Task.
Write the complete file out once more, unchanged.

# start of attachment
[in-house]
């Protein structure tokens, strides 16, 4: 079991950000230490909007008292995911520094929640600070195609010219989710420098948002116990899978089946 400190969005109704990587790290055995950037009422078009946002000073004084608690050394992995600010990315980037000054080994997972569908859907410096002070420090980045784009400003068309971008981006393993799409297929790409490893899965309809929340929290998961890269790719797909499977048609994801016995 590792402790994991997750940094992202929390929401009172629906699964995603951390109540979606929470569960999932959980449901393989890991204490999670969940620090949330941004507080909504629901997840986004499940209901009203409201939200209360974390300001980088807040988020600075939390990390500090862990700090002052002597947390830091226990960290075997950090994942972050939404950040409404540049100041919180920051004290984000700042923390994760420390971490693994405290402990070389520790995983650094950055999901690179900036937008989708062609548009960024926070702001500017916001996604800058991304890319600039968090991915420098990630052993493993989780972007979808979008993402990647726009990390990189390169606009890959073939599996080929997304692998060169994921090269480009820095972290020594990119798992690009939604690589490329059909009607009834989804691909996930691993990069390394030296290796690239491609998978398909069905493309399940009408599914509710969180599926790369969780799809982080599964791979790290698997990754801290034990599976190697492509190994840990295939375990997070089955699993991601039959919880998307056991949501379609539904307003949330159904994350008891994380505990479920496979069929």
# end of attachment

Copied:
[in-house]
């Protein structure tokens, strides 16, 4: 079991950000230490909007008292995911520094929640600070195609010219989710420098948002116990899978089946 400190969005109704990587790290055995950037009422078009946002000073004084608690050394992995600010990315980037000054080994997972569908859907410096002070420090980045784009400003068309971008981006393993799409297929790409490893899965309809929340929290998961890269790719797909499977048609994801016995 590792402790994991997750940094992202929390929401009172629906699964995603951390109540979606929470569960999932959980449901393989890991204490999670969940620090949330941004507080909504629901997840986004499940209901009203409201939200209360974390300001980088807040988020600075939390990390500090862990700090002052002597947390830091226990960290075997950090994942972050939404950040409404540049100041919180920051004290984000700042923390994760420390971490693994405290402990070389520790995983650094950055999901690179900036937008989708062609548009960024926070702001500017916001996604800058991304890319600039968090991915420098990630052993493993989780972007979808979008993402990647726009990390990189390169606009890959073939599996080929997304692998060169994921090269480009820095972290020594990119798992690009939604690589490329059909009607009834989804691909996930691993990069390394030296290796690239491609998978398909069905493309399940009408599914509710969180599926790369969780799809982080599964791979790290698997990754801290034990599976190697492509190994840990295939375990997070089955699993991601039959919880998307056991949501379609539904307003949330159904994350008891994380505990479920496979069929």